From backyard gardens to tropical rain forests, storybooks plant seeds of nature awareness

BOOKS

April 21, 1995|By Molly Dunham Glassman | Molly Dunham Glassman,Sun Staff Writer

In honor of the 25th anniversary of Earth Day, here are some children's books that celebrate the beauty and power of nature.

* "Bay Shore Park: The Death and Life of an Amusement Park," by Victoria Crenson, illustrated by Bryn Barnard (Scientific American Books for Young Readers, $16.95, 40 pages, ages 7 and up). Ms. Crenson, a Baltimore native, takes readers on a time-lapsed tour of the amusement park site next to Fort Howard, across from Sparrows Point.

From 1906 until it closed in 1947, Bay Shore Park attracted crowds of people who took the trolley from Baltimore to go swimming, ride the Thingamajig roller coaster and take a spin on the world's largest carousel, at the foot of Crystal Pier.

Then Bethlehem Steel bought the land with plans to expand its plant, and the park was torn down. Only the trolley station, the fountain and a generator station remained. Deserted by people, it was reclaimed by nature.

Ms. Crenson traces "a lacy carpet of Bermuda grass" as it fills cracks in the concrete walkway in the spring of 1948. Two years later, milkweed beckons Monarch butterflies to the foot of Crystal Pier. By 1962, wild cherry and mulberry trees shade the carousel site.

Ms. Crenson, who has written several children's books on natural history, first visited the park a few winters ago. Seeing the remains of the amusement area was "a little like finding a palace in the jungle," she said.

Mr. Barnard's delicate paintings enhance the descriptive text and Ms. Crenson's eye for detail. At the end, we learn that the park site has been bought as public land -- it's now North Point State Park -- and that workers have ripped out vines, rebuilt the roof of the trolley station and repaired walkways. Readers are left with the hope that Bay Shore Park's restoration will include preservation of its wild side, too.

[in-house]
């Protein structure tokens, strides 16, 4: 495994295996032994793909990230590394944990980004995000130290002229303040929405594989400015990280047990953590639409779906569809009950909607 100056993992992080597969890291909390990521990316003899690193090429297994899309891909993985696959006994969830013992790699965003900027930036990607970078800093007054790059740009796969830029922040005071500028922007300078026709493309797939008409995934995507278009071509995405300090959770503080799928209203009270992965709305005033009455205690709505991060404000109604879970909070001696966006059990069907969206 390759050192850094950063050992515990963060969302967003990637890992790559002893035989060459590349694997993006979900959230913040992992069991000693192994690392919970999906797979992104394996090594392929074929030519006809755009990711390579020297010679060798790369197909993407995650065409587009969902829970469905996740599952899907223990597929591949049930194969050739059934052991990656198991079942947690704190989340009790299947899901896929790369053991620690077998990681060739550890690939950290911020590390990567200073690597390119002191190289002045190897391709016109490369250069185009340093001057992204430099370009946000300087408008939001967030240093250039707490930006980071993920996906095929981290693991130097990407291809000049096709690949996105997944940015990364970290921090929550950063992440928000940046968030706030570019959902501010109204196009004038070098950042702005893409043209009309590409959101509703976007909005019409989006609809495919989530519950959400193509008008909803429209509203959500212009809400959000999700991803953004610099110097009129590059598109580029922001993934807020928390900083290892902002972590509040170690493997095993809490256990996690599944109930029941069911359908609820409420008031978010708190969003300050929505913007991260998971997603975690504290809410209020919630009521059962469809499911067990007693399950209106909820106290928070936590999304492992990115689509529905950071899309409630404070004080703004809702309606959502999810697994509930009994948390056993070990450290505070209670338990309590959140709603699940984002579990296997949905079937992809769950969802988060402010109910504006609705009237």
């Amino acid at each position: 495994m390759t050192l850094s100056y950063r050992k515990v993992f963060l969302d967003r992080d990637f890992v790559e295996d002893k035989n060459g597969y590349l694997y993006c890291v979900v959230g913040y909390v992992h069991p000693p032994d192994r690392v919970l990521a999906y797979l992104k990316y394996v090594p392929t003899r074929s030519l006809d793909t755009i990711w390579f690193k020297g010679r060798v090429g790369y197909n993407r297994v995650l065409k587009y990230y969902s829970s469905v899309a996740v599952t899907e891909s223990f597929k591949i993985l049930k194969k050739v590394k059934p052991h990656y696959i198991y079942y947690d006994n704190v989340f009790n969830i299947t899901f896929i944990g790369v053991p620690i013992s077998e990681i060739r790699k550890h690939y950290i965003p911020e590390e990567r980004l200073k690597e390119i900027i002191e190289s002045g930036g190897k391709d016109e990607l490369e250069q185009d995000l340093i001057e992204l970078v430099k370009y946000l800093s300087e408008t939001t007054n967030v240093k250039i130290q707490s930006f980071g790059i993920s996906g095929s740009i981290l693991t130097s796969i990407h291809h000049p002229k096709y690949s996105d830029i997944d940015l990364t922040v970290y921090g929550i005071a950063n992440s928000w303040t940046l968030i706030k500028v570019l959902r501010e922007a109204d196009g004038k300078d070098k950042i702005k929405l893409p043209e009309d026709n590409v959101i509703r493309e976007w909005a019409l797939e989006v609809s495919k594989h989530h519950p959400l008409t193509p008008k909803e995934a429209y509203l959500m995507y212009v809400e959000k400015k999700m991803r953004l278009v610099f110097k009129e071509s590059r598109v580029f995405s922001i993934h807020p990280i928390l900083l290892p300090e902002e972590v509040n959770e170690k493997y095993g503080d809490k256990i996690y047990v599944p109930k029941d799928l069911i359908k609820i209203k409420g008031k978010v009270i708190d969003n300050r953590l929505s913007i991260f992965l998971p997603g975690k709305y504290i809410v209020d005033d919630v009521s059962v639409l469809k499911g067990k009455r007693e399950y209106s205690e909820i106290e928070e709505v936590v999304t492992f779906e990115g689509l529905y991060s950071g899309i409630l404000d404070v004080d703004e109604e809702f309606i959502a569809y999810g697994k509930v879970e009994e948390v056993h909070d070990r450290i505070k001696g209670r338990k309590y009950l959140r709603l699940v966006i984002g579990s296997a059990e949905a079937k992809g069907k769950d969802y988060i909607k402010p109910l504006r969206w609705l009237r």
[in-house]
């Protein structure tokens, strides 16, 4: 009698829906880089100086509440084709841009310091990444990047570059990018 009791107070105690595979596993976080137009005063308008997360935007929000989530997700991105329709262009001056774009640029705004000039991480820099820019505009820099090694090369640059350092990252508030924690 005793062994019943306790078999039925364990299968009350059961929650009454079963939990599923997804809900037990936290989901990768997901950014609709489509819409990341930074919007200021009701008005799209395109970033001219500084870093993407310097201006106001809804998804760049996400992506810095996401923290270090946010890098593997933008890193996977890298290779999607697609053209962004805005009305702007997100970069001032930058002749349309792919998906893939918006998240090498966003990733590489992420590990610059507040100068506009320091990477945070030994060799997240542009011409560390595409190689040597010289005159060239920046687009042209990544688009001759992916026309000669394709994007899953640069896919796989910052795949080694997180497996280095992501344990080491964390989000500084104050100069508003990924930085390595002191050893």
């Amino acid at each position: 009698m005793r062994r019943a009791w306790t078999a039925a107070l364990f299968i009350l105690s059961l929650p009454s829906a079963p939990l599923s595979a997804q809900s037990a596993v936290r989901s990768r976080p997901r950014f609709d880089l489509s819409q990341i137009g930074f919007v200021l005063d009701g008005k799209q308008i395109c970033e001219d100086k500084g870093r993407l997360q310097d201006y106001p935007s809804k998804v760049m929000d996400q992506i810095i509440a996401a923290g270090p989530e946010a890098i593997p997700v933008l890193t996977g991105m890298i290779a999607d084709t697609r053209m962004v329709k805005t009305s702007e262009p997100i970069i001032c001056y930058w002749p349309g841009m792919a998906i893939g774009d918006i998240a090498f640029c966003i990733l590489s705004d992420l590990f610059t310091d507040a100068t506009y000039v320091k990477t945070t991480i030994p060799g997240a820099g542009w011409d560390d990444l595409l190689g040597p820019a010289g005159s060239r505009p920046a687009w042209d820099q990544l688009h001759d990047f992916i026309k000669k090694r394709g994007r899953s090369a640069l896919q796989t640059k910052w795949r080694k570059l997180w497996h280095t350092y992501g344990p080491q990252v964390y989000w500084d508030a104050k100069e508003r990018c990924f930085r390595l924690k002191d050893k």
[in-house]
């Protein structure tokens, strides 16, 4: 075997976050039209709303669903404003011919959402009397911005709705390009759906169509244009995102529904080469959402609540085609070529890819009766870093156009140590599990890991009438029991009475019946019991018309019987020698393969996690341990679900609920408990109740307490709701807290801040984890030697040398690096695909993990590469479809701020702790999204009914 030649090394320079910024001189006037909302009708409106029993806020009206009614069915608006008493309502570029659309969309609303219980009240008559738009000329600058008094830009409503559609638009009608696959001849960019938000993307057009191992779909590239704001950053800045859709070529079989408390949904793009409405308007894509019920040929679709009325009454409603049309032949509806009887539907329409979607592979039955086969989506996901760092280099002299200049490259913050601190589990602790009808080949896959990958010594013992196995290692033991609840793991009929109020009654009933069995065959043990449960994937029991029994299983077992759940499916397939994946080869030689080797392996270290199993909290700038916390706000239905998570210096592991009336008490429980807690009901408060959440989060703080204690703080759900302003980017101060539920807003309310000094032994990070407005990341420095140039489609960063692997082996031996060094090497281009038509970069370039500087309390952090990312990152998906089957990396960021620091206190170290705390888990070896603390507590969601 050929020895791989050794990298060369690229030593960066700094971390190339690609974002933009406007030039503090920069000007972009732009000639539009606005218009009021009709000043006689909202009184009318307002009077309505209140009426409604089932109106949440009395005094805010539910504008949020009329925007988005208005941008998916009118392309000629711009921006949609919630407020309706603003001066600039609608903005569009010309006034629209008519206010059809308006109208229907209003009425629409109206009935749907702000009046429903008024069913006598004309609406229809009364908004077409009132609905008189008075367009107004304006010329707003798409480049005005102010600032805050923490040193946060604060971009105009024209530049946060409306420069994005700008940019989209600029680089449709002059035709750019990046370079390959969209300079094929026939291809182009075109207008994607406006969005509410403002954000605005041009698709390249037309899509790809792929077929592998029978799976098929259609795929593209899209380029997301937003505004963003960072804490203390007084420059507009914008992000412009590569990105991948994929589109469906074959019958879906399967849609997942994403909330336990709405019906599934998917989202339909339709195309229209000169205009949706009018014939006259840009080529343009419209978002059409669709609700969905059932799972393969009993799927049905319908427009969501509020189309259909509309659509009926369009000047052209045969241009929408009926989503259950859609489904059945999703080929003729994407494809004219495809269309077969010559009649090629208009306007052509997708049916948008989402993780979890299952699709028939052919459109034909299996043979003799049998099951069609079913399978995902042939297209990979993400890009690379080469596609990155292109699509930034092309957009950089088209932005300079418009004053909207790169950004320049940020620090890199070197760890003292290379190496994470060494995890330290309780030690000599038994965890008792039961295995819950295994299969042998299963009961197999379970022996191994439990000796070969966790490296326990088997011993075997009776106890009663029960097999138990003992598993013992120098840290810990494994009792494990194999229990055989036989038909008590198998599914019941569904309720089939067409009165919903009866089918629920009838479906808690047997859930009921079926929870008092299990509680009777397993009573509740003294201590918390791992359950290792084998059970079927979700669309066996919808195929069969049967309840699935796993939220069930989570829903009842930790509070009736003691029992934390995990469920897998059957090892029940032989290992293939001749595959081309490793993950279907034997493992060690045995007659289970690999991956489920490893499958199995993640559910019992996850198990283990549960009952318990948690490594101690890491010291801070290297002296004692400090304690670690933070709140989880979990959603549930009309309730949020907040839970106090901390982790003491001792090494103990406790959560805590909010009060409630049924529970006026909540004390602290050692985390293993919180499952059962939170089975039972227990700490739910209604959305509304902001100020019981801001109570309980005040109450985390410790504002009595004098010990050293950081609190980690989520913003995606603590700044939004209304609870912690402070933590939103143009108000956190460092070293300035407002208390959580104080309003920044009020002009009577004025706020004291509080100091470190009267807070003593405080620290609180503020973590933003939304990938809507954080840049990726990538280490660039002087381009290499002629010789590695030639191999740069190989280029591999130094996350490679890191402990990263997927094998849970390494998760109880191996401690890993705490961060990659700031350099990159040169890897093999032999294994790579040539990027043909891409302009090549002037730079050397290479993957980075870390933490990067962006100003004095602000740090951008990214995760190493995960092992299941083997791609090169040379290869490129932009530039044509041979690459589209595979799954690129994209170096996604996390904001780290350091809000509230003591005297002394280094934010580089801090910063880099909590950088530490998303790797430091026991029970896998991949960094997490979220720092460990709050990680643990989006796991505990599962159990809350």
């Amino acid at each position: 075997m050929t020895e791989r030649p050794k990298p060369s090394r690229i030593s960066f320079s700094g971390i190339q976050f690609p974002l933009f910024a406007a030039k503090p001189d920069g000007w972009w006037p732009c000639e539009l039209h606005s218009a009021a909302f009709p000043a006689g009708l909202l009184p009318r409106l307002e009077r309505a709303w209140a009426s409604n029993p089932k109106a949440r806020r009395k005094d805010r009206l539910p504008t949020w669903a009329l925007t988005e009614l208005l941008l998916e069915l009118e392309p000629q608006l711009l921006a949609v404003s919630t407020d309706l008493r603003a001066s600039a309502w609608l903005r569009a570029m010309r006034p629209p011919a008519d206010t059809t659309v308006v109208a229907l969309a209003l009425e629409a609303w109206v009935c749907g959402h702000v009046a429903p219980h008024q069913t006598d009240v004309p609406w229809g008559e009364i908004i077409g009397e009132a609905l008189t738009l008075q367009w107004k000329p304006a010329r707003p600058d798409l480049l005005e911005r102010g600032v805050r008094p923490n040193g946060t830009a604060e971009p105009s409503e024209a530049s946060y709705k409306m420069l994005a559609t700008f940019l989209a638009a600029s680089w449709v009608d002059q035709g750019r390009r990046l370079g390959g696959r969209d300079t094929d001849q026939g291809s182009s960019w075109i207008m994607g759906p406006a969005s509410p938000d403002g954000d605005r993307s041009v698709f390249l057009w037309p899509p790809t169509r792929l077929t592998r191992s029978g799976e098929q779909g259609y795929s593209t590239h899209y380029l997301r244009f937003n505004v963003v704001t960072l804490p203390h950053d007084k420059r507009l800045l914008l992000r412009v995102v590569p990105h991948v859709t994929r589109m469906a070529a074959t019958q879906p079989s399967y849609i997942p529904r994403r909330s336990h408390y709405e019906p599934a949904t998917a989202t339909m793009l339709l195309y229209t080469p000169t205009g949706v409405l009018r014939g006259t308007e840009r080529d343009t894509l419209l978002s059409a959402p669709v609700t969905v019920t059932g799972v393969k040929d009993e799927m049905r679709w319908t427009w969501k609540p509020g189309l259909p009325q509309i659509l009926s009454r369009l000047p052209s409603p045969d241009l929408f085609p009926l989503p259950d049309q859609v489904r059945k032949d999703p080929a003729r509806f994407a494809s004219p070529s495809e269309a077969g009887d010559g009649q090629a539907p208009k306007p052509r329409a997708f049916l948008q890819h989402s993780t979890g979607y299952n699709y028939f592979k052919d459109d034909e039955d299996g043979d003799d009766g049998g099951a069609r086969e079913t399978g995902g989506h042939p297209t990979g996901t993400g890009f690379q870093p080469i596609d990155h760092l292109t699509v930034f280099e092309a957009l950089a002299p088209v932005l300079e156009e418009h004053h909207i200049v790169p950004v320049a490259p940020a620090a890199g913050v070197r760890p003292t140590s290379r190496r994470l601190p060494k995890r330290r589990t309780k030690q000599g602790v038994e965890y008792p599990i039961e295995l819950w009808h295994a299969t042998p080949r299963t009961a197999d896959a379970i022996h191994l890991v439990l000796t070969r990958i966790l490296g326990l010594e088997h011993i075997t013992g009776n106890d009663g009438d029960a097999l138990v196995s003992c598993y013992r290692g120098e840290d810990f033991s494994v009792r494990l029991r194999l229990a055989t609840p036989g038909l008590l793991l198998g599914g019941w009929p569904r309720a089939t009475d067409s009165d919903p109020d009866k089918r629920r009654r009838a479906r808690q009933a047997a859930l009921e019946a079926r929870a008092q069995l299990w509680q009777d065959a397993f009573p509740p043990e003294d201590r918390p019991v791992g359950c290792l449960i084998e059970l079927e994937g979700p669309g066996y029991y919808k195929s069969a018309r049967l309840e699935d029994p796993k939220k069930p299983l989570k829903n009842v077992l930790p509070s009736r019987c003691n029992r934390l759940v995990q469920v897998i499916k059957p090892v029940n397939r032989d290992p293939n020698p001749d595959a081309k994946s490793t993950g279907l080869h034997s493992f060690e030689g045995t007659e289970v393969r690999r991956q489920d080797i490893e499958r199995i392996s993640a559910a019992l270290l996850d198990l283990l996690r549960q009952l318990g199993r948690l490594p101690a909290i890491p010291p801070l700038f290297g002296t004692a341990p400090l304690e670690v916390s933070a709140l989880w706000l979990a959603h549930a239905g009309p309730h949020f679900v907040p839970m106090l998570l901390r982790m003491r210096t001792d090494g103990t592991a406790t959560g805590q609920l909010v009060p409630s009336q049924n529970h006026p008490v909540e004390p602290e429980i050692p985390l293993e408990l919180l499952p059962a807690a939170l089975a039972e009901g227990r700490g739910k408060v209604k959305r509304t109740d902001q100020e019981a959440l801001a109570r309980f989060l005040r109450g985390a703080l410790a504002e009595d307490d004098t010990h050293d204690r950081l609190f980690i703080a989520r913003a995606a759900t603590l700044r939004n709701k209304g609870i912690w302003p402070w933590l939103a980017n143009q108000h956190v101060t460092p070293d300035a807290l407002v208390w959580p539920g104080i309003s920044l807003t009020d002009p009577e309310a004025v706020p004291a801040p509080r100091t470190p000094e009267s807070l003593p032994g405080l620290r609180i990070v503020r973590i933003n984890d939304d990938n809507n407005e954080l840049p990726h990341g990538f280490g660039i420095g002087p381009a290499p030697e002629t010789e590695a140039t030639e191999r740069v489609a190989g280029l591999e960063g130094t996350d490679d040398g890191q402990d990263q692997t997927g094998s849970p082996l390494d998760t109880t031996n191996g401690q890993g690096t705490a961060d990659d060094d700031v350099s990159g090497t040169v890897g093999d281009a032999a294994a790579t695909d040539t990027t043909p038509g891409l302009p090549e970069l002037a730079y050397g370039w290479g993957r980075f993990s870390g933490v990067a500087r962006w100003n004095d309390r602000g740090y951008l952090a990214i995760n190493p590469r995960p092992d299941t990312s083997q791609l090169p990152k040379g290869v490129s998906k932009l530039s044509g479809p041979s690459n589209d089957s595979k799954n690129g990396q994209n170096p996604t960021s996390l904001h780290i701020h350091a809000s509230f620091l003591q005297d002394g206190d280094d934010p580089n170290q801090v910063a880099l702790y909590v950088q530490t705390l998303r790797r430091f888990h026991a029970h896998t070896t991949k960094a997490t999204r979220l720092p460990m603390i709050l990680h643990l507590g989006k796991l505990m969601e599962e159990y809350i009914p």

* "Into the Deep Forest with Henry David Thoreau" by Jim Murphy, illustrated by Kate Kiesler (Clarion, $14.95, 40 pages, ages 7-11) is a reverential introduction to the world of America's most influential naturalist.

Using excerpts from Thoreau's journal entries and an article he wrote about a trip through the Maine wilderness in 1857, Mr. Murphy takes readers with Thoreau, his friend Edward Hoar and their Native American guide, Joe Polis, on a journey to the top of Maine's Mount Ktaadn (now spelled Katahdin).

It is a lovely narrative, complemented by quiet oil paintings, plus pencil sketches drawn in the margins, as if in a journal.

* "Squish! A Wetland Walk" by Nancy Luenn, illustrated by Ronald Himler (Atheneum, $14.95, 32 pages, ages 3-8) follows a young boy and his grandfather as they explore the wonders of a marsh, watching herons and garter snakes, beavers and water striders. Mr. Himler's watercolor washes -- some in misty grays and blues, others in bright spring greens -- offer close-ups of mice and broad expanses of tidal plains.

* Another ode to nature is "To Climb a Waterfall" by Jean Craighead George, illustrated by Thomas Locker (Philomel, $16.95, 32 pages, ages 4 and up. Ms. George, who won the Newbery Medal for "Julie of the Wolves," hiked Kaaterskill Falls in the Hudson River Valley many times as inspiration for this book.

She invites readers to climb with her, hunting for a two-lined salamander, grabbing hemlock roots and scrambling over rocks all the way to the top. Mr. Locker, who also collaborated with Ms. George on "The First Thanksgiving," captures the breath-taking panoramas in oil paintings that stretch across double spreads.

* "What About Ladybugs?" by Celia Godkin (Sierra Club Books for Children, $14.95, 40 pages, ages 7 and up) is a cautionary tale about the dangers of pesticides. Trying to get rid of aphids, those tiny green bugs that suck the life out of plants, a gardener sprays his vegetables and fruit trees with insecticide.

It can't kill off the aphids, but the poison does send the ladybugs packing. The aphids come back with a vengeance, weakening plants, attracting ants and disrupting the balance of the garden. Finally a friend recommends that the gardener order a supply of ladybugs. As soon as they're out of the box, the ladybugs feast on the aphids, the plants recover and organic gardening scores another victory.

* "Nature in Your Backyard: Simple Activities for Children" by Susan S. Lang, with the staff of the Cayuga (N.Y.) Nature Center, illustrated by Sharon Lane Holm (Millbrook Press, $6.95, 48 pages, ages 6-12) is full of easy-to-follow projects and experiments.

They range from making your own worm composter to learning about chlorophyll by putting a garbage can lid on a patch of grass for two weeks and then taking it off to find a circle of yellow turf, because plants need sunlight to make chlorophyll, which makes them green.

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